Tips from one Trailing Spouse to another

As technology becomes more advanced, and flying becomes so much more accessible, the world in turn becomes smaller. More people are looking overseas to progress their careers, and expand their horizons. According to the Office of National Statistics, in 2016 alone 336,000 British nationals relocated overseas.

I was one of those 336,000 British nationals in 2016, taking a step into the great unknown in the name of my husband’s career. As someone who has been a trailing spouse, I can say with experience that it is hard and it isn’t always the glamourous move abroad that people at home may think it is.

Uprooting a family and moving abroad to further a spouse’s career takes a lot of planning and hard work. It usually involves leaving behind your own career, family, friends, and life as you know it. Without really knowing what has hit you, you then up in a country that you don’t know, with a significantly reduced support network, a house to make home and children to settle into a new school.

Being a trailing spouse can mean different things and have different repercussions in different countries. As British nationals, we come from a very open and liberal society and until we step out of that, we don’t often realise just how different it can be. I was a trailing spouse in Dubai, where it is illegal to cohabit with your partner if you are unmarried. Although the legal definition of “spouse” is husband or wife, in this day and age cohabiting couples move abroad together all the time and the trailing partner in those relationships will encounter the same difficulties, if not more, as married couples.

     “trailing spouse”


      The husband or wife of an employee who is sent to work in another country


Considerations and tips from one trailing spouse to another

  1. Visas

In the majority of countries, if your spouse has a job, you will be able to obtain a spousal visa on the back of their employment visa.

If you are not married, this may be more of an issue for you, especially if you do not plan on obtaining a job yourself. Depending on the country, this may require you to do “border runs” every time your tourist visa runs out.

Without assuming the worst, it is worthwhile to be in the know about what would happen to your spousal visa if you and your spouse were to separate. Not knowing if you are able to remain in the country could have a detrimental effect on you and any children you may have there.

  1. Laws and Customs of the Country

As I have already mentioned, in some countries if you are an unmarried couple, living together will be a crime. It is worthwhile looking into other laws and customs of the country you will be living in as there are likely to be a few anomalies that you don’t expect. There may be rules around the way you dress, how you should act in public when with your spouse (i.e. public displays of affection), laws on alcohol consumption, restrictions on the use of instant messaging services and video calling to name but a few. Being knowledgeable about these things before you go, will help you to settle into your new routine faster. If you are moving to the UAE, I would recommend reading this article: http://expatriatelaw.com/criminal-laws-dubai/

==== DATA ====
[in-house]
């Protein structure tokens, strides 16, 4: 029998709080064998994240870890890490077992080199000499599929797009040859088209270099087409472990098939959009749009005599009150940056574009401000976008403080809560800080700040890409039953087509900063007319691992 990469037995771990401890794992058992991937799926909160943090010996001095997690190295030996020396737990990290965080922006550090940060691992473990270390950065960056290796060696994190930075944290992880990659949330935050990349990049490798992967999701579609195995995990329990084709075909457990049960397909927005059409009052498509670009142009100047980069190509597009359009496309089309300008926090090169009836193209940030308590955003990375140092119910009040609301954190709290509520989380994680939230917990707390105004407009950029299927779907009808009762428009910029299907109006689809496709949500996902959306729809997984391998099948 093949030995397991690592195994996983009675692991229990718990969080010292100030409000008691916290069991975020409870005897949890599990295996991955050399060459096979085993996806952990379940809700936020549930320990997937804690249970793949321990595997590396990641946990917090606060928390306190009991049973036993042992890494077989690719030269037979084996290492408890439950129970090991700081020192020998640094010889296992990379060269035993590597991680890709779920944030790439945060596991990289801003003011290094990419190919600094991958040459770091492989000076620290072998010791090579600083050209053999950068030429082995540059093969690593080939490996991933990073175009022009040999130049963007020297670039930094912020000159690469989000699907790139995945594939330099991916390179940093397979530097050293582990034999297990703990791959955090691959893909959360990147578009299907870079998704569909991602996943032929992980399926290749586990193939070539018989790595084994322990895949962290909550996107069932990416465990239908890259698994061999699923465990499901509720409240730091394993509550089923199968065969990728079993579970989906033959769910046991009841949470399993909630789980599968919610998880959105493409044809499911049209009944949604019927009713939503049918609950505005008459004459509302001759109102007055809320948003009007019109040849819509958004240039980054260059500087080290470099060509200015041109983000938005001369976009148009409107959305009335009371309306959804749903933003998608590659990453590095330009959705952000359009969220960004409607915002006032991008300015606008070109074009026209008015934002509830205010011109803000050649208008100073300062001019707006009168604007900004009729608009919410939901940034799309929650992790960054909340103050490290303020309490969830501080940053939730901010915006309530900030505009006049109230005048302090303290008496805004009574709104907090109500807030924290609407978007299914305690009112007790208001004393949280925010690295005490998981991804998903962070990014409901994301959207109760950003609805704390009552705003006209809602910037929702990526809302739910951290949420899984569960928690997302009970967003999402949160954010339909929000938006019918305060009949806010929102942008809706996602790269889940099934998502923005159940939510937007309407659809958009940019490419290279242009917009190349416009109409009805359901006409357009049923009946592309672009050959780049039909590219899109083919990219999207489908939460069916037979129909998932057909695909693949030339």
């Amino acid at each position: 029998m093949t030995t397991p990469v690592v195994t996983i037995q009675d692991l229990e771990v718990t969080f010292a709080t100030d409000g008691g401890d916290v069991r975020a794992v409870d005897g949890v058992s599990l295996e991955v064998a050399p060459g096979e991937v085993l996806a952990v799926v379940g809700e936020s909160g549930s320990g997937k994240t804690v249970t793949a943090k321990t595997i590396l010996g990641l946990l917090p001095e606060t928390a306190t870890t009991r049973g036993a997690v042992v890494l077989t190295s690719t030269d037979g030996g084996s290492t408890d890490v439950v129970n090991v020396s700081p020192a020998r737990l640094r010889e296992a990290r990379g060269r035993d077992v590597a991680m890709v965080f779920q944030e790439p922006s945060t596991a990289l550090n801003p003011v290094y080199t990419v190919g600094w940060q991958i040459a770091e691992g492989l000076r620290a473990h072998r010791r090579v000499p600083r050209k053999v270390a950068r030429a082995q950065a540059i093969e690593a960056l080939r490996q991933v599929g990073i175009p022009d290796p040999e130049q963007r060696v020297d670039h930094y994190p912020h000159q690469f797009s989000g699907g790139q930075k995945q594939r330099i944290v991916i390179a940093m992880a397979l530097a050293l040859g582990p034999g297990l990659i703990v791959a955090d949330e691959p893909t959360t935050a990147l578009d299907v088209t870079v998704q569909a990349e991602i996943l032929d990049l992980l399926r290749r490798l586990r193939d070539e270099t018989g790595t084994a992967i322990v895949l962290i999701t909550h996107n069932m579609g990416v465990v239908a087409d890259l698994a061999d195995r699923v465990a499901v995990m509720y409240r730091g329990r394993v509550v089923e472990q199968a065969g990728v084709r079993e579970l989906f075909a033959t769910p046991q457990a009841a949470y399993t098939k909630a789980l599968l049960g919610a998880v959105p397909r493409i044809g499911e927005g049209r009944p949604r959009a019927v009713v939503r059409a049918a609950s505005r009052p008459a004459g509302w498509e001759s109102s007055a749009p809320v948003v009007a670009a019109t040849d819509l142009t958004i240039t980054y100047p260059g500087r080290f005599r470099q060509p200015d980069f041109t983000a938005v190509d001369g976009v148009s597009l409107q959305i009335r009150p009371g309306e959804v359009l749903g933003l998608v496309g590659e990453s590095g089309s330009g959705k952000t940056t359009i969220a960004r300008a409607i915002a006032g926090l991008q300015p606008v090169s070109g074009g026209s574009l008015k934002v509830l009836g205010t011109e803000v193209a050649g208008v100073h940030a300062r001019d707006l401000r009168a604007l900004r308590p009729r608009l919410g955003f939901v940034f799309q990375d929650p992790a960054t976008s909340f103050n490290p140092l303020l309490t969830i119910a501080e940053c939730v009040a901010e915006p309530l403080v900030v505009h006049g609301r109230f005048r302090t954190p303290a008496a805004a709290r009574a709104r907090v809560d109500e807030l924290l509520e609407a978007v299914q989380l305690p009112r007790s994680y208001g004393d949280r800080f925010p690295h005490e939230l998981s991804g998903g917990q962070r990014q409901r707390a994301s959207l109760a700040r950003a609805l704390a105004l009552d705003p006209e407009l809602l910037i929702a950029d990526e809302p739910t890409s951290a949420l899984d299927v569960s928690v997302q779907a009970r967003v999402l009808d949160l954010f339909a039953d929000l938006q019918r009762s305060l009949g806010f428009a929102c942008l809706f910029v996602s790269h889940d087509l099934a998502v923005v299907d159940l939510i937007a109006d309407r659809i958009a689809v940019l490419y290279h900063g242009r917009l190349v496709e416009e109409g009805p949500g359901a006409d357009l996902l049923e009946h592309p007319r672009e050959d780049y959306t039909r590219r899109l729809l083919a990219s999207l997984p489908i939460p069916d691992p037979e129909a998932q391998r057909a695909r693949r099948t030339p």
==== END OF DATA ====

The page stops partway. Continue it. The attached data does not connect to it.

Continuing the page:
1. Your Career Prospects

A large number of trailing spouses leave their jobs in the UK in order to follow their spouse overseas. This can create a period of unemployment on your CV, reduce the household income, and ultimately can add extra pressure to your relationship. Talk to your employer in the UK, maybe there is a way for you to work remotely and continue working for them? It is worthwhile considering that your specialism at home may not have the same purpose or value in your new country. I know highly qualified scientists who have moved abroad and become primary school teachers because there was no demand for their specialisms. It is important to gain whatever local experience you can. No matter how employable you are in the UK, having regional experience will be invaluable to you, even if that involves volunteering initially. If you knock on enough doors, one will open eventually.

  1. Maintain your Network

Whether you are planning for your time in your new home country to be a career step or a career break, make sure that you build a new network whilst still maintaining your one back at home. Attend your spouse’s office parties, make friends with other trailing spouses, go to networking events. In expatriate communities it is very frequently about who you know, not what you know. To fall back on my own experience, I managed to get my job in Dubai through my husband talking to his colleague, whose sister in law happened to run a family law firm with an office in Dubai. The world is a small place, and an expatriate community is even smaller.

  1. Keep Busy

The more things you do, and people you meet, the easier the transition will be. If you utilise your time by volunteering at a local charity, writing a blog about your experiences, obtaining short work placements – you will be able to add valuable skills and experience to your CV which will help you either secure a career in country, or provide you with evidence of what you have been doing when/if you return home to the UK.

Whether you are new to being a trailing spouse or an old timer and have moved to five different countries in the past five years, there are always support groups and networks out there for you to rely on should you need it.

If you feel you need some extra guidance with regards to legal considerations or links to local support groups in your new country, have a look at our website where you can find lots of relevant information about some of the main expat hubs: www.expatriatelaw.com

This article was written by Hannah McCrindle, a trainee solicitor at Expatriate Law.